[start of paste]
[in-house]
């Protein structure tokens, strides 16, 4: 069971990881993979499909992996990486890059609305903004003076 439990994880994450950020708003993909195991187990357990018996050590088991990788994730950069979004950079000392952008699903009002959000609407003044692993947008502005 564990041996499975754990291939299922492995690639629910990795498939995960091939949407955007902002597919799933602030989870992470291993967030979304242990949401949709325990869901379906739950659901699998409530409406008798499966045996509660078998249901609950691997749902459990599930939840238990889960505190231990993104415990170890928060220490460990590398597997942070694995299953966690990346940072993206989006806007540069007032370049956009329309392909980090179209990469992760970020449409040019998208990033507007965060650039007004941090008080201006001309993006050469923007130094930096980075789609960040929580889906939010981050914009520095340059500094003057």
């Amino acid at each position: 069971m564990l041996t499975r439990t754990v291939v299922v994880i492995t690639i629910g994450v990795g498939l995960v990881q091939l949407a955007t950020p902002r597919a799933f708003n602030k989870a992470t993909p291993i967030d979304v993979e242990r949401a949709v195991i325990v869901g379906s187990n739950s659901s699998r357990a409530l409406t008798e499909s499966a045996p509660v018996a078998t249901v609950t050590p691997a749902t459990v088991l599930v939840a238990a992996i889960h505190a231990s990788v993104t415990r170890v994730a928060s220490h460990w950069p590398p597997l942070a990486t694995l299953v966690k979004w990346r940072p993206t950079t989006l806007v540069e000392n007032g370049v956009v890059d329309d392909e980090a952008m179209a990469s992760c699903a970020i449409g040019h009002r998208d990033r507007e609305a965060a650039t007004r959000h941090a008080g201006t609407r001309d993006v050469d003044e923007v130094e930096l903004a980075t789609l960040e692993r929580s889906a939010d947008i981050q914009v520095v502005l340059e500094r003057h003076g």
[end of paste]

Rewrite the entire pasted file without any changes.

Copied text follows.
[in-house]
């Protein structure tokens, strides 16, 4: 069971990881993979499909992996990486890059609305903004003076 439990994880994450950020708003993909195991187990357990018996050590088991990788994730950069979004950079000392952008699903009002959000609407003044692993947008502005 564990041996499975754990291939299922492995690639629910990795498939995960091939949407955007902002597919799933602030989870992470291993967030979304242990949401949709325990869901379906739950659901699998409530409406008798499966045996509660078998249901609950691997749902459990599930939840238990889960505190231990993104415990170890928060220490460990590398597997942070694995299953966690990346940072993206989006806007540069007032370049956009329309392909980090179209990469992760970020449409040019998208990033507007965060650039007004941090008080201006001309993006050469923007130094930096980075789609960040929580889906939010981050914009520095340059500094003057």
């Amino acid at each position: 069971m564990l041996t499975r439990t754990v291939v299922v994880i492995t690639i629910g994450v990795g498939l995960v990881q091939l949407a955007t950020p902002r597919a799933f708003n602030k989870a992470t993909p291993i967030d979304v993979e242990r949401a949709v195991i325990v869901g379906s187990n739950s659901s699998r357990a409530l409406t008798e499909s499966a045996p509660v018996a078998t249901v609950t050590p691997a749902t459990v088991l599930v939840a238990a992996i889960h505190a231990s990788v993104t415990r170890v994730a928060s220490h460990w950069p590398p597997l942070a990486t694995l299953v966690k979004w990346r940072p993206t950079t989006l806007v540069e000392n007032g370049v956009v890059d329309d392909e980090a952008m179209a990469s992760c699903a970020i449409g040019h009002r998208d990033r507007e609305a965060a650039t007004r959000h941090a008080g201006t609407r001309d993006v050469d003044e923007v130094e930096l903004a980075t789609l960040e692993r929580s889906a939010d947008i981050q914009v520095v502005l340059e500094r003057h003076g």